There is also no indication that the liquidators investigated the inter relationship between PMC Contractors and PMC as averred by the applicant. The applicant averred that the businesses of PMC and PMC Contractors were intertwined and the names were used interchangeably in conducting the same business. This issue was not meaningfully dealt with by the liquidators in their affidavits. It does not appear anywhere from the liquidators’ affidavits how these matters were fully investigated. It appears that the liquidators relied on affidavits from the fifth respondent, although those affidavits do not form part of the application papers. Although the liquidators averred that they received information from the fifth respondent, no confirmatory affidavit from the fifth respondent was produced as part of their papers.
Apprehension Of Bias
The Liquidators’ seem to have been found by the Court to have relied upon information from the fifth respondent:
On a conspectus of the evidence, the liquidators also did not act independently and adopted a biased view in favour of the fifth respondent and against the applicant. It is not clear on what basis the fifth respondent’s advices were accepted, whilst the applicant’s averments were rejected out of hand. It appears clear that the applicant was to be the main focus of the enquiry proceedings, despite the liquidators’ glib contention that the fifth respondent would also be involved. At the very least, the liquidators adopted a hostile approach towards the applicant, did not keep her or her legal representatives abreast of developments or their investigations and simply accepted the fifth respondent’s ipse dixit without much further ado. There is thus merit in the applicant’s contention that she has a reasonable suspicion of bias on the part of the third respondent in favour of the fifth respondent and that the liquidators did not act impartially in relation to the administration of the PMC estate.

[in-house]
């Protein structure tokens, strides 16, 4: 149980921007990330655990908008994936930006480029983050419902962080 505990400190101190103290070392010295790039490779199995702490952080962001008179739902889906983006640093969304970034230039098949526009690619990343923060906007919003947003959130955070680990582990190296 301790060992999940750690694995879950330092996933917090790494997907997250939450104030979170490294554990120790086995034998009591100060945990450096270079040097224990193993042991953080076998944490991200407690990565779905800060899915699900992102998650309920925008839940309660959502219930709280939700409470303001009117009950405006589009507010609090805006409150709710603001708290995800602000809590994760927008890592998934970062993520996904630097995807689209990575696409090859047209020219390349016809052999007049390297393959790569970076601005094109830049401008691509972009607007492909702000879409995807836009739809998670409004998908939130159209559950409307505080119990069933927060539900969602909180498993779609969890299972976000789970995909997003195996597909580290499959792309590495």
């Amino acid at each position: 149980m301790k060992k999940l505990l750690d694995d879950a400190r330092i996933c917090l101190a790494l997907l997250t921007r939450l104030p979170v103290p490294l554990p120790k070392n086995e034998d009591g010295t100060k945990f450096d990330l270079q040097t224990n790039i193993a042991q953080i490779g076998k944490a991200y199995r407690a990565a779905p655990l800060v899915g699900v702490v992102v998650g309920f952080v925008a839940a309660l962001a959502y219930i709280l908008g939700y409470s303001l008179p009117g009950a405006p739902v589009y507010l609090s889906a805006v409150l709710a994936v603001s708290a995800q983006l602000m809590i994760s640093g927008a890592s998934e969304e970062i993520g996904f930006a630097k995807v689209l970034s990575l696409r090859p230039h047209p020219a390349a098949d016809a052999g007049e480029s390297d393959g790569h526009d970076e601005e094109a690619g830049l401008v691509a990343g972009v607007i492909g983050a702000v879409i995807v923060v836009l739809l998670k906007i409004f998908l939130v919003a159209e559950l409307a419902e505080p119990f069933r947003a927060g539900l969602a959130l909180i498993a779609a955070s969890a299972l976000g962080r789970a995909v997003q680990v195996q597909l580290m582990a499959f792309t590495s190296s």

Result: Court Orders Liquidators To Leave Office
Notably, the Court said that taken in isolation the applicant’s complaints might not all merit removal of the Liquidators but when viewed together they did. The Liquidators were ordered to pay the costs of the application to date.
It can be seen that the approach adopted by the South African court was consistent with those in many other jurisdictions such as the UK, Canada, Ireland and Australia when considering such a removal application.
- 1 Overview Of Liquidators Ordered To Leave Office
- 2 Irregularities Complained About
- 3 Robust Defence By The Liquidators
- 4 Liquidator Duties
- 5 Grounds For Liquidator Removal
- 6 Liquidators Control Of Books And Records
- 7 Vague Responses By The Liquidators
- 8 Release Of The Assets
- 9 Apprehension Of Bias
- 10 Result: Court Orders Liquidators To Leave Office
- 11 What Next?
- 12 Recent Posts / View All Posts